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A Review of the Adoption of Just in Time Method and its Effect on Efficiency

PAM, Vol. 12 No. 2, (2007)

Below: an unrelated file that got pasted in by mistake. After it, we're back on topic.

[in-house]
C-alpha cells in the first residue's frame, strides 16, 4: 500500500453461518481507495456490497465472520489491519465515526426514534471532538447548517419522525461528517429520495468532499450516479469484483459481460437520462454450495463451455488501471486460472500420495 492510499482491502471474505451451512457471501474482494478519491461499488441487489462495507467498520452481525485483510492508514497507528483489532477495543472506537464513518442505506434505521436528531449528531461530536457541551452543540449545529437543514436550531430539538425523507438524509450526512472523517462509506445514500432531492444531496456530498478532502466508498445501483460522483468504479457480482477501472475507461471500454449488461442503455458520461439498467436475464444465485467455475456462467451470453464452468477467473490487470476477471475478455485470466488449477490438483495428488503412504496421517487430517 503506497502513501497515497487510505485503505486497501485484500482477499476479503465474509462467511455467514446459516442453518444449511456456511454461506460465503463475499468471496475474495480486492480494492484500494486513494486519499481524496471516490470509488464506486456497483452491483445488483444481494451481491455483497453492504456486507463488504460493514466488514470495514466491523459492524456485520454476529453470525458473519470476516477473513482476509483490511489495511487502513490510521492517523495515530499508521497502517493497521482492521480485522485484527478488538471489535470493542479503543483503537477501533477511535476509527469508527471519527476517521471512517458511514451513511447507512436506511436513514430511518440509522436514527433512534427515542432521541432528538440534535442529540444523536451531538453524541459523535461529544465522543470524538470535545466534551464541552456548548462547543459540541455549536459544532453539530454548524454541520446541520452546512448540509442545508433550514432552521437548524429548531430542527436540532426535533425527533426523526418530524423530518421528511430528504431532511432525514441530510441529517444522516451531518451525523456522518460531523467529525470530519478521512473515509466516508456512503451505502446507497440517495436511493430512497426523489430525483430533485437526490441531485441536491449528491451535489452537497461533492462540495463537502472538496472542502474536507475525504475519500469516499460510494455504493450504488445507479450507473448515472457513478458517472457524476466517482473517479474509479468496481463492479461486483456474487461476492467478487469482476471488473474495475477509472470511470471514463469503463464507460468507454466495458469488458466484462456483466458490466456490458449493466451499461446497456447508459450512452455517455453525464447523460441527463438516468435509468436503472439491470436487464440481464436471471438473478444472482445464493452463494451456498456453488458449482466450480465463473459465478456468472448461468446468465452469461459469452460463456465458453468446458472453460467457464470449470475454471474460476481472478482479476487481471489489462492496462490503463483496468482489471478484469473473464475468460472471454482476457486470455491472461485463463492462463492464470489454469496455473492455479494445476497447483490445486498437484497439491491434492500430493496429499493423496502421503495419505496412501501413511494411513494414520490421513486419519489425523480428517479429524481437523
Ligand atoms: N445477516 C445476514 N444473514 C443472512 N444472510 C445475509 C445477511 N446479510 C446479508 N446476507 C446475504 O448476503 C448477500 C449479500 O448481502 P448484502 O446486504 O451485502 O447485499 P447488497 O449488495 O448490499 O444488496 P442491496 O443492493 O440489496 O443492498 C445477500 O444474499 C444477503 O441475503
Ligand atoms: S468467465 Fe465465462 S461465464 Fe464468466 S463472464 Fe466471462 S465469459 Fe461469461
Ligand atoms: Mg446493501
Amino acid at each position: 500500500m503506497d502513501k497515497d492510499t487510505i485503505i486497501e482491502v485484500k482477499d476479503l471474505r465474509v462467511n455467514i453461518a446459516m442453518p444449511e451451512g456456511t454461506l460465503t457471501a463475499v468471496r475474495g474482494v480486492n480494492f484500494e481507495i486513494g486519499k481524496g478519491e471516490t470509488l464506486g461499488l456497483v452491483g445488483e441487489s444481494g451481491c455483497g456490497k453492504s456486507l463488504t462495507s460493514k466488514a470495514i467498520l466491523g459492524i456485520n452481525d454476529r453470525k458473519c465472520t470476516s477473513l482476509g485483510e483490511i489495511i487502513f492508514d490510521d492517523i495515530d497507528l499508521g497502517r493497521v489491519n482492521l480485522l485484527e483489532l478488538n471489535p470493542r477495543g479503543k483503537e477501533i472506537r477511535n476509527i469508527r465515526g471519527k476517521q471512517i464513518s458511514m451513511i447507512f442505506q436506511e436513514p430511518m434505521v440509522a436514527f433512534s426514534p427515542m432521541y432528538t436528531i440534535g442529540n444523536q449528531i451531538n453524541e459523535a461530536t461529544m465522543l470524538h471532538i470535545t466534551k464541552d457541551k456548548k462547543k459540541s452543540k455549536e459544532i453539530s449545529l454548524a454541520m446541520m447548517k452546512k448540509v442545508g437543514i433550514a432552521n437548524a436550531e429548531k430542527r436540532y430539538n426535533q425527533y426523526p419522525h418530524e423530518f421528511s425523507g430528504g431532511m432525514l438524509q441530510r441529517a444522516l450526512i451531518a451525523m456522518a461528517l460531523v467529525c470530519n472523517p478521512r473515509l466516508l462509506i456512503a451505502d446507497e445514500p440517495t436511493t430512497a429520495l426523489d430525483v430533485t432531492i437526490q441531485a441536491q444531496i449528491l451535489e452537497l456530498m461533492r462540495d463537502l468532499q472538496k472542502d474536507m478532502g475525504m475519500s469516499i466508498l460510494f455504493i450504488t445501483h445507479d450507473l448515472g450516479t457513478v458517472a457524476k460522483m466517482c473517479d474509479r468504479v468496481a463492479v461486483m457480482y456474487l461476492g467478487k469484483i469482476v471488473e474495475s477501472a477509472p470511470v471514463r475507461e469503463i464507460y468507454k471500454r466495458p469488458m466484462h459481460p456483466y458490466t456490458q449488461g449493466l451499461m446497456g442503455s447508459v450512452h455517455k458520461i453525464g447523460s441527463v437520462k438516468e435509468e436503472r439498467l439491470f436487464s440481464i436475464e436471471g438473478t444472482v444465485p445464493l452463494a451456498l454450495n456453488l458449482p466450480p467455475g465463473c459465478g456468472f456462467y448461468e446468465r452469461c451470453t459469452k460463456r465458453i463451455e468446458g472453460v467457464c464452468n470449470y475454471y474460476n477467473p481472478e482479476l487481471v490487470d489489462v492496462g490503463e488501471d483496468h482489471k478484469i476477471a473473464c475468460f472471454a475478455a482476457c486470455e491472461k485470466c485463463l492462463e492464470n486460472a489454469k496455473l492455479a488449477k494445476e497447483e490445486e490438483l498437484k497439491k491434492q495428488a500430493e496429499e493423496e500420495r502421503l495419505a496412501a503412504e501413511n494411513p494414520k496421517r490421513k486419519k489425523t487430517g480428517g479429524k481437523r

The just-in-time (JIT) process has been around for many years, and it has successfully been implemented by many Japanese companies. Some companies in the United States (U.S.) presently use JIT ideas and techniques in their operations. JIT is more of a philosophy than an actual process. The JIT philosophy emphasizes the performance of activities based on immediate need or demand. JIT has primarily been used in the manufacturing area, but it may also be broadly viewed as a procedure for helping companies manage and reduce their total processing times. This paper will discuss the JIT process mainly as it applies to the manufacturing industry. First, the applications of JIT techniques will be examined, focusing primarily on the Kanban system developed by the Japanese. Secondly, examples of several U.S. companies using JIT procedures will be described, along with some of the changes they have made in adapting to this new environment. Next, the cost accounting implications associated with JIT will be discussed focusing on how information required by management, may or may not change, under a JIT environment. Finally, the advantages and disadvantages of JIT will be examined, and conclusions will be reached regarding its future applications in the U.S.

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